3. do NOT “download updates while installing” (slow internet connection)

  4. do NOT “install 3rd party software” (slow internet connection)

  5. name:  “morningside”

  6. username:  morningside-X where “X” is the computer number (1-7)

  7. password:  notforpubliceyes

  8. Require password to login!  We do NOT want to give normal people access to anything other than the Guest account!

  9. After install, update the computers

  10. After update, install extra software:

    1. Secular productivity software:  lubuntu-restricted-extras (extra non-GPL codecs, fonts, etc) gtk-redshift (protects users’ eyesight) firefox (second web browser) audacity and lame (advanced audio editor, mp3 encoder) tuxtype (learn to touch-type!) libreoffice [4.0] (advanced office productivity suite, like Microsoft Office) scribus and scribus-doc (desktop publisher, like Adobe InDesign) gimp and gimp-help-en (raster graphics editor, like Adobe Photoshop) inkscape (vector graphics editor, like Adobe Illustrator) stellarium (3D real-time planetarium) brasero (CD burning software) glabels (label maker and printer) gramps (genealogy research organizer)

    2. Bible study software:  Xiphos, Bibletime, Bibledit, Diatheke (all in repositories)

      1. see http://www.crosswire.org/wiki/Main_Page and

      2. https://sites.google.com/site/bibledit/

  11. Customize morningside user desktop

    1. add icons to launcher:  libreoffice, firefox

    2. add all launcher icons to desktop

    3. Setup print server first!  THEN install printers

    4. add gtk-redshift to startup programs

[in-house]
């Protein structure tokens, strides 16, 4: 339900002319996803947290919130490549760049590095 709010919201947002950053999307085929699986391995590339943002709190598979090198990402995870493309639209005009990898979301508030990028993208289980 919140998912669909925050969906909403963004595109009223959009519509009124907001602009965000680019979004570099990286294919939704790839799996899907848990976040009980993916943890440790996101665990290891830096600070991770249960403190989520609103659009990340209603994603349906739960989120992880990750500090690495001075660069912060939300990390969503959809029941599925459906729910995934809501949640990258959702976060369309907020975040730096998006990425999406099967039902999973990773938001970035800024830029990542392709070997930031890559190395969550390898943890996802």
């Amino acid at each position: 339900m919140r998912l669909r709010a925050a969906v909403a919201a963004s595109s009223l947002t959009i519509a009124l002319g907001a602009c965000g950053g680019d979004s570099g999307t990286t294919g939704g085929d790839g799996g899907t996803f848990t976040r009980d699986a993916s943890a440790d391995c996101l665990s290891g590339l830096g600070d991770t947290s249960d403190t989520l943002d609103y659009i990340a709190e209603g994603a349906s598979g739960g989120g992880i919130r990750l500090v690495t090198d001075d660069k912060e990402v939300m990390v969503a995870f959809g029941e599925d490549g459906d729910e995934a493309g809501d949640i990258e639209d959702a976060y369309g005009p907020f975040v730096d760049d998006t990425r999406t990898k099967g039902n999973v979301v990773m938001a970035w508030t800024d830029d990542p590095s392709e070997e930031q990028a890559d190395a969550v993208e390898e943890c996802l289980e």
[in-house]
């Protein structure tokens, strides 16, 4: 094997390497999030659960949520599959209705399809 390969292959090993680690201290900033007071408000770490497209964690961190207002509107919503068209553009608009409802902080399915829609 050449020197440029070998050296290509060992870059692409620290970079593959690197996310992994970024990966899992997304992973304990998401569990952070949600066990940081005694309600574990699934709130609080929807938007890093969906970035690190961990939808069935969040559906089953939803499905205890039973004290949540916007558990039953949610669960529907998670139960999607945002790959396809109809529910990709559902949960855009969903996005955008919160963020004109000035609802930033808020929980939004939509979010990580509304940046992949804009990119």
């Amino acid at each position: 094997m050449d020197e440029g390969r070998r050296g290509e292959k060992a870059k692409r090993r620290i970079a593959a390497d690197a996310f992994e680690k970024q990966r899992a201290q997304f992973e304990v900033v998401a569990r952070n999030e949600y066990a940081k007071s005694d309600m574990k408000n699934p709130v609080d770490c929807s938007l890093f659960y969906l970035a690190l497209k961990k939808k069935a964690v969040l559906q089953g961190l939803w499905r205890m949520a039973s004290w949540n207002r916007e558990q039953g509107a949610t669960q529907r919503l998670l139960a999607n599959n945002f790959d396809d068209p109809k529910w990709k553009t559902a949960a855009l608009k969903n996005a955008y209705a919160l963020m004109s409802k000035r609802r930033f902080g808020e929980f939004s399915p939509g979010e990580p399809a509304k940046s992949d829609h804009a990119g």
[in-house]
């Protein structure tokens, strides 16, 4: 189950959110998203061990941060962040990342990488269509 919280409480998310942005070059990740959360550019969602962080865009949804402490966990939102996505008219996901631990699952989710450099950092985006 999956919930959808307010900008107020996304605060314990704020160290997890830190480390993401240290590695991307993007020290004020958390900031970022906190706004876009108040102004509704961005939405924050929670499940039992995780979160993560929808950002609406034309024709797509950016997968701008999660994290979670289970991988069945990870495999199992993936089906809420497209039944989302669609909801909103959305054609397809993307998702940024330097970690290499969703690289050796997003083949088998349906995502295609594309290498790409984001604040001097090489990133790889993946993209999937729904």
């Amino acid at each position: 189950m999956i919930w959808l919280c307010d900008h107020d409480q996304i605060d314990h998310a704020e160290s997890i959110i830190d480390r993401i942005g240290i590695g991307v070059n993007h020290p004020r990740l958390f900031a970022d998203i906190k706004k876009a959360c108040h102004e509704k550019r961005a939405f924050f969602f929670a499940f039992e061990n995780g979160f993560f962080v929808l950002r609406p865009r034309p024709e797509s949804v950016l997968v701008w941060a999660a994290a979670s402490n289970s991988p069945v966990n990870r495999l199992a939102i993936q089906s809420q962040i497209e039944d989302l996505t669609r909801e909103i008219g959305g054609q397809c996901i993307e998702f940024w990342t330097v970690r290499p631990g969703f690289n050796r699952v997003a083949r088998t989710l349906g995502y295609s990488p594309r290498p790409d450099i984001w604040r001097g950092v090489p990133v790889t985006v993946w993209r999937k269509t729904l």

5. add RMN/BOL logo backgrounds to the Pictures folder; choose a background (Caiti will make up these backgrounds!)

    6. Add “Believe Out Loud” weblink to the desktop

    7. install adblock plus and https-everywhere on firefox and chrome

    8. add browser bookmarks:  wikipedia, TED talks, Believe Out Loud, RMN

    9. Make Morningside Methodist website the home page for firefox and chromium

  12. copy the Morningside user settings to the /etc/skel folder:

    1. sudo cp -rf /home/[morningside username]/.* /etc/skel/

  13. verify Guest account is identical to morningside account!

  14. setup computers to autologin to Guest account as per: http://www.tuxgarage.com/2011/09/setting-lightdm-to-auto-login-oneiric.html

    1. sudo leafpad /etc/lightdm/lightdm.conf

    2. disable any user-specific autologins, and make sure that autologin-guest = True

Print server/Lab Monitor setup process

http://ubuntuforums.org/showthread.php?t=1904074&s=d9259632747ab07d0cd31011399f7a83&p=12468817#post12468817

  1. Install Brother HL-1440 on print server,

  2. Rename as Scratch-Laser-Printer

  3. Add printer window autostart:  @system-config-printer –show-jobs Scratch-Laser-Printer in /etc/xdg/lxsession/Lubuntu/autostart

  4. Configure router for 192.168.1.2-20 static IP ranges — acquire or reset router password!

  5. Configure Lab Mon computer for static IP: 192.168.1.9 (this address is required for printer install on the above computers)

  6. Follow steps 10-14 above, substitute a standard account named “Lab Monitor” for the guest account setup (no pwd required to login)